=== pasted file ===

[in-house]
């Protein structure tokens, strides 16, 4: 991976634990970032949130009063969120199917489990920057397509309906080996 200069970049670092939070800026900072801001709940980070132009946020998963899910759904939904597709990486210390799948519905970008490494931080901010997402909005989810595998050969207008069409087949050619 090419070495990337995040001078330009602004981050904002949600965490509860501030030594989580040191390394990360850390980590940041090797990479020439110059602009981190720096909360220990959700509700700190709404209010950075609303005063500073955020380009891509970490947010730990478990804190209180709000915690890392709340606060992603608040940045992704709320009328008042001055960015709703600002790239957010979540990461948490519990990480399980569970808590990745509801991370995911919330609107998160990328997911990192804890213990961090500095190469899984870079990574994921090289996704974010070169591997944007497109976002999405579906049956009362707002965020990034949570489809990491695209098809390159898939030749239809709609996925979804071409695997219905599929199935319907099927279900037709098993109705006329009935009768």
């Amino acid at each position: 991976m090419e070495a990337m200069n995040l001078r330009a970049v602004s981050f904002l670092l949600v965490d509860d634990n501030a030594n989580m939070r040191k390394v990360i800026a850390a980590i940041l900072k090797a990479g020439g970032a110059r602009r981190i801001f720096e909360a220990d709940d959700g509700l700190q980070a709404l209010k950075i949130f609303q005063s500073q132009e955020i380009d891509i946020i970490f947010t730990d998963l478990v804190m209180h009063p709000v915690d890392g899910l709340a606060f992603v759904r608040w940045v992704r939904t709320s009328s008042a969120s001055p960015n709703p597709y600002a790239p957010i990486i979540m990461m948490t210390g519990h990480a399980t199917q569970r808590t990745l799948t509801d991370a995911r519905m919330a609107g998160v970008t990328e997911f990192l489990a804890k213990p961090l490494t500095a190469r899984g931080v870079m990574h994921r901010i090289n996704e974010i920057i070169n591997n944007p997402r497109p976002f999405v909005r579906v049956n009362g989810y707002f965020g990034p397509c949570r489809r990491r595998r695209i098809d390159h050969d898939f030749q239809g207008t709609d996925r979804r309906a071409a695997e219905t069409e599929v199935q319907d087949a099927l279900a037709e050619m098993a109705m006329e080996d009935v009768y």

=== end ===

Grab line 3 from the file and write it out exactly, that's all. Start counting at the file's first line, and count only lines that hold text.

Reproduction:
């Amino acid at each position: 991976m090419e070495a990337m200069n995040l001078r330009a970049v602004s981050f904002l670092l949600v965490d509860d634990n501030a030594n989580m939070r040191k390394v990360i800026a850390a980590i940041l900072k090797a990479g020439g970032a110059r602009r981190i801001f720096e909360a220990d709940d959700g509700l700190q980070a709404l209010k950075i949130f609303q005063s500073q132009e955020i380009d891509i946020i970490f947010t730990d998963l478990v804190m209180h009063p709000v915690d890392g899910l709340a606060f992603v759904r608040w940045v992704r939904t709320s009328s008042a969120s001055p960015n709703p597709y600002a790239p957010i990486i979540m990461m948490t210390g519990h990480a399980t199917q569970r808590t990745l799948t509801d991370a995911r519905m919330a609107g998160v970008t990328e997911f990192l489990a804890k213990p961090l490494t500095a190469r899984g931080v870079m990574h994921r901010i090289n996704e974010i920057i070169n591997n944007p997402r497109p976002f999405v909005r579906v049956n009362g989810y707002f965020g990034p397509c949570r489809r990491r595998r695209i098809d390159h050969d898939f030749q239809g207008t709609d996925r979804r309906a071409a695997e219905t069409e599929v199935q319907d087949a099927l279900a037709e050619m098993a109705m006329e080996d009935v009768y």